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Cablegate: Media Reform Law Declared Unconstitutional

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RR RUEHWEB

DE RUEHUL #2183/01 1810921
ZNR UUUUU ZZH
R 300921Z JUN 06
FM AMEMBASSY SEOUL
TO RUEHBJ/AMEMBASSY BEIJING 0884
RUEHKO/AMEMBASSY TOKYO 0952
RUEHC/SECSTATE WASHDC 8766
INFO RHHJJPI/PACOM IDHS HONOLULU HI
RHMFIUU/COMUSKOREA J2 SEOUL KOR
RUEKJCS/SECDEF WASHINGTON DC
RHMFIUU/COMUSKOREA SCJS SEOUL KOR
RHEHNSC/NSC WASHINGTON DC

UNCLAS SEOUL 002183

SIPDIS

SIPDIS

E.O. 12958: N/A
TAGS: KS PGOV PHUM
SUBJECT: MEDIA REFORM LAW DECLARED UNCONSTITUTIONAL

REF: A. 05 SEOUL 20

B. 04 SEOUL 05258

SUMMARY
--------

1 (SBU) On June 30, the Constitutional Court declared the
government's controversial 2005 media reform package, which
employed antitrust principles to regulate the newspaper
market, mostly unconstitutional. The ruling was a victory
for the conservative media, who argued that the law was a
politically-motivated attempt to stifle the administration's
critics. END SUMMARY.


THE MEDIA REFORM LAW
--------------------

2. (U) On January 1, 2005, the National Assembly passed a
bitterly-contested media reform package ostensibly designed
to increase diversity in the media market (Refs A, B). The
law, which has been in effect since July 2005, provided the
Fair Trade Commission authority to impose restrictions on
publishers if any one newspaper has more than 30 percent of
the market or if three major newspapers have a combined
market share of 60 percent or more. The law also required
press owners to report their circulation and advertising
revenue to a Press Development Committee. The law did not
apply to broadcast or internet media.

3. (SBU) The government argued that the restrictions were
necessary to open the media market to a variety of opinions.
Justice Minister Chun Jung-bae, who in 2004 was a Member of
the National Assembly, explained to us previously that the
law would help ensure media competition and its intent was
not to stifle the press.

4. (SBU) The conservative media, however, cried foul from
the start. The JoongAng Ilbo wrote in an October 15, 2004,
editorial that the proposal "destroyed our hopes for the true
advancement of journalism and democratic society." Other
editorials were equally alarmist. Indeed, there has long
been animosity between the Roh Administration and the
conservative press -- in particular, the Chosun Ilbo, the
JoongAng Ilbo, and the Dong-A Ilbo. Together, the three
newspapers control about 75 percent of the press market and
have been, at times, harshly critical of the government.
Many observers thought it was suspiciously convenient that
the media reforms would most affect these three newspapers,
while not touching the historically pro-administration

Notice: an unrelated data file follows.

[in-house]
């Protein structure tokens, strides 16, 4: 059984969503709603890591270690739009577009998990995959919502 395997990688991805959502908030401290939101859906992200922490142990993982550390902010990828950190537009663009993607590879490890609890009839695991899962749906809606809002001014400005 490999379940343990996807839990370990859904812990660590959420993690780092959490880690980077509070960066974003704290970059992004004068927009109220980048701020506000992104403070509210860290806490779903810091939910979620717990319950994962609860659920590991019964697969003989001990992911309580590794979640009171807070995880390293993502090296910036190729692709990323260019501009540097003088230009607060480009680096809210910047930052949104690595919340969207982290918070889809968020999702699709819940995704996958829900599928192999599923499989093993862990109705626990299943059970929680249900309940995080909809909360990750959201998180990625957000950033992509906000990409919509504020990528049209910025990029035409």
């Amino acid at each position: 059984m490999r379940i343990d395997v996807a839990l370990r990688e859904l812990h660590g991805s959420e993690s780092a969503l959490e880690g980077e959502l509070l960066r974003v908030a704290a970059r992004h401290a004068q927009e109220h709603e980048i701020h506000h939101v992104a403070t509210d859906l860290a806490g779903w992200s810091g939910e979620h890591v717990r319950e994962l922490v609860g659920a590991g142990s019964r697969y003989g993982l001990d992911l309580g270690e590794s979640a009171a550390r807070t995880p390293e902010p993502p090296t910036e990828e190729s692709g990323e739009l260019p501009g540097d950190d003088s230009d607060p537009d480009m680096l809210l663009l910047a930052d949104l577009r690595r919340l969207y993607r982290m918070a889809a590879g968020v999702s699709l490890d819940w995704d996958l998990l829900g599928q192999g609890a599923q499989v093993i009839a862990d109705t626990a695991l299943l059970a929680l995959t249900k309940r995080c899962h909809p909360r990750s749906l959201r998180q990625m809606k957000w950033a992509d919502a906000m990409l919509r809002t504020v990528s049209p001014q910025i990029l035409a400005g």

broadcast and internet media. However, some progressive
media companies, such as Hankyoreh newspaper, welcomed the
law as a necessary measure to break open the print media
market.

5. (U) In February 2005, local newspapers, including the
Chosun Ilbo and Dong-A Ilbo, and former Grand National Party
lawmaker Chung In-bong filed a petition objecting to the law
in the Constitutional Court. In essence, the plaintiffs
argued that the law was an unjust use of government power and
infringement on freedom of the press as guaranteed by the ROK
Constitution.

UNCONSTITUTIONAL RESTRICTION ON PRESS FREEDOM
---------------------------------------------

6. (U) The Constitutional Court on June 29 ruled that the
media reform law was, in large part, unconstitutional and in
violation of the ROK's Constitutional freedom of the press.
The Court noted that ordinary businesses were considered to
be monopolistic when they commanded more than 75 percent of
the market. The media law's differing treatment for
newspapers constituted unfair discrimination. The court said
that popular newspapers should not be punished for attracting
more readers. The court also ruled that provisions of the
law that compelled newspapers to publish corrections without
a court order and prohibited an individual who owned more
than half of one daily from owning more than half of another
were also unconstitutional. The court, however, ruled that
the provision of the law that required newspapers to
publicize information on their circulation, advertising
revenue and other financial information was constitutional.

7. (SBU) Attorney for the newspapers and Professor of Media
Law at Hong-ik University Bang Suk-ho told poloff on June 29
that the ruling was significant to preserve freedom of the
press in the ROK. He said that the case was unique in that
it forced progressive media and other groups to argue in
favor of a restriction of civil rights, that is, the rights
of the conservative media to a free press.

8. (SBU) Bang was not disturbed by the provision of the law
that the court allowed to stand. Because newspapers now had
to release their circulation information, advertisers were
able to discern how few people subscribe to Hankyoreh and
some of the other liberal press. As a result, the law
appeared to have caused a shift in advertising revenue from
the progressive media to the wider-reaching conservative
press, he said.

COMMENT
-------

9. (SBU) As reflected in our 2004 and 2005 Human Rights
Reports, we have long had misgivings about the media reform
law. The notion of increasing diversity in the media market
is a good one; however, there should be ways for the
government to achieve this without muzzling the voices of its
critics.
VERSHBOW

© Scoop Media

 
 
 
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